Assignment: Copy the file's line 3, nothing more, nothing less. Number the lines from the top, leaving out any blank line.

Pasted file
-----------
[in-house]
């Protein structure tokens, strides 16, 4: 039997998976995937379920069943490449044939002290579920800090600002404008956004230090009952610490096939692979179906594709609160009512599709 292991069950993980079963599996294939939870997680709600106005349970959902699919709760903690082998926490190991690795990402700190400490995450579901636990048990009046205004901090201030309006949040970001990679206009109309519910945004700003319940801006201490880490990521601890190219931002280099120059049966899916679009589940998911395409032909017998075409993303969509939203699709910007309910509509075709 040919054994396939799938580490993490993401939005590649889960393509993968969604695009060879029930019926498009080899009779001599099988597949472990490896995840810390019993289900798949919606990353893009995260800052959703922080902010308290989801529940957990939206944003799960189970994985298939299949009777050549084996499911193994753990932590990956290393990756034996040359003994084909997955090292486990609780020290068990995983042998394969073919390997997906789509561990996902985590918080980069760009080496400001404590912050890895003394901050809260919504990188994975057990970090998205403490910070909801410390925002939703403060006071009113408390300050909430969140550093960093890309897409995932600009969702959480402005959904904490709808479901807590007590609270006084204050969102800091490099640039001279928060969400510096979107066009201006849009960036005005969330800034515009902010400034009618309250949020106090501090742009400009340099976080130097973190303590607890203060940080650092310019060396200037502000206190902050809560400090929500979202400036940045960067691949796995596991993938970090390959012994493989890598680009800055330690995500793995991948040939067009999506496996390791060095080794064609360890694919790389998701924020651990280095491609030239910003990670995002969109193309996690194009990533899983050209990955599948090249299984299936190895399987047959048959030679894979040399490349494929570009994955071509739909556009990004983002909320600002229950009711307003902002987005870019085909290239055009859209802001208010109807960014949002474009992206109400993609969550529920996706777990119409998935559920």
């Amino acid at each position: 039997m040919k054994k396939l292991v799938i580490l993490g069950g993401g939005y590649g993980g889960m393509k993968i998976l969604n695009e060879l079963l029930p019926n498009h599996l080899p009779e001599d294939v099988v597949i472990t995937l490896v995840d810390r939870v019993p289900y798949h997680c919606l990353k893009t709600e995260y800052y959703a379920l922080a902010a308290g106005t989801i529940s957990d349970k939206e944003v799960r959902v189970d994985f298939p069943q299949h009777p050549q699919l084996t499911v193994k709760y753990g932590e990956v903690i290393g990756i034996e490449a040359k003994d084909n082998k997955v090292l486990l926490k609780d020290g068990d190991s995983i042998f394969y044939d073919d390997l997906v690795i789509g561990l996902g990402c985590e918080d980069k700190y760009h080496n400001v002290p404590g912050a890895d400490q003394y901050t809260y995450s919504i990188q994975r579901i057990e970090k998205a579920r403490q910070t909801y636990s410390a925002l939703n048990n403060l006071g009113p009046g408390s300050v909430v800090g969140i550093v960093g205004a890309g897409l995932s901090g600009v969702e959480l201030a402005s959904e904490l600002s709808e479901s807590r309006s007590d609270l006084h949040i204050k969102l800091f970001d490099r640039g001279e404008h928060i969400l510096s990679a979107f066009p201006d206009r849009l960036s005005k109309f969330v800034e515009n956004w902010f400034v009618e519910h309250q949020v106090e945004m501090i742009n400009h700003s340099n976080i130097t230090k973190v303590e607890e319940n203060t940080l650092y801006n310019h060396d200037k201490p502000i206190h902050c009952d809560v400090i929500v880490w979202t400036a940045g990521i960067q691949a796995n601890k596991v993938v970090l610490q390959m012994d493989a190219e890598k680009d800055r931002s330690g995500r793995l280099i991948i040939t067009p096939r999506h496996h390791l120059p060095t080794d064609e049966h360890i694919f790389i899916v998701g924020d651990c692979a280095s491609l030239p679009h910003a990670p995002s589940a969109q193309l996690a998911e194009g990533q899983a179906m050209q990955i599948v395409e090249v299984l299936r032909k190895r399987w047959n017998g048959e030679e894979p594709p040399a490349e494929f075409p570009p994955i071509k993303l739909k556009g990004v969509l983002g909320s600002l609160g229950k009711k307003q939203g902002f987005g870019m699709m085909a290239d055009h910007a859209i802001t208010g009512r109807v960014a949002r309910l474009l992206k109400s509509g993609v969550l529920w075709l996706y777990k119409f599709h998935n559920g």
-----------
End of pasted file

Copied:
């Amino acid at each position: 039997m040919k054994k396939l292991v799938i580490l993490g069950g993401g939005y590649g993980g889960m393509k993968i998976l969604n695009e060879l079963l029930p019926n498009h599996l080899p009779e001599d294939v099988v597949i472990t995937l490896v995840d810390r939870v019993p289900y798949h997680c919606l990353k893009t709600e995260y800052y959703a379920l922080a902010a308290g106005t989801i529940s957990d349970k939206e944003v799960r959902v189970d994985f298939p069943q299949h009777p050549q699919l084996t499911v193994k709760y753990g932590e990956v903690i290393g990756i034996e490449a040359k003994d084909n082998k997955v090292l486990l926490k609780d020290g068990d190991s995983i042998f394969y044939d073919d390997l997906v690795i789509g561990l996902g990402c985590e918080d980069k700190y760009h080496n400001v002290p404590g912050a890895d400490q003394y901050t809260y995450s919504i990188q994975r579901i057990e970090k998205a579920r403490q910070t909801y636990s410390a925002l939703n048990n403060l006071g009113p009046g408390s300050v909430v800090g969140i550093v960093g205004a890309g897409l995932s901090g600009v969702e959480l201030a402005s959904e904490l600002s709808e479901s807590r309006s007590d609270l006084h949040i204050k969102l800091f970001d490099r640039g001279e404008h928060i969400l510096s990679a979107f066009p201006d206009r849009l960036s005005k109309f969330v800034e515009n956004w902010f400034v009618e519910h309250q949020v106090e945004m501090i742009n400009h700003s340099n976080i130097t230090k973190v303590e607890e319940n203060t940080l650092y801006n310019h060396d200037k201490p502000i206190h902050c009952d809560v400090i929500v880490w979202t400036a940045g990521i960067q691949a796995n601890k596991v993938v970090l610490q390959m012994d493989a190219e890598k680009d800055r931002s330690g995500r793995l280099i991948i040939t067009p096939r999506h496996h390791l120059p060095t080794d064609e049966h360890i694919f790389i899916v998701g924020d651990c692979a280095s491609l030239p679009h910003a990670p995002s589940a969109q193309l996690a998911e194009g990533q899983a179906m050209q990955i599948v395409e090249v299984l299936r032909k190895r399987w047959n017998g048959e030679e894979p594709p040399a490349e494929f075409p570009p994955i071509k993303l739909k556009g990004v969509l983002g909320s600002l609160g229950k009711k307003q939203g902002f987005g870019m699709m085909a290239d055009h910007a859209i802001t208010g009512r109807v960014a949002r309910l474009l992206k109400s509509g993609v969550l529920w075709l996706y777990k119409f599709h998935n559920g």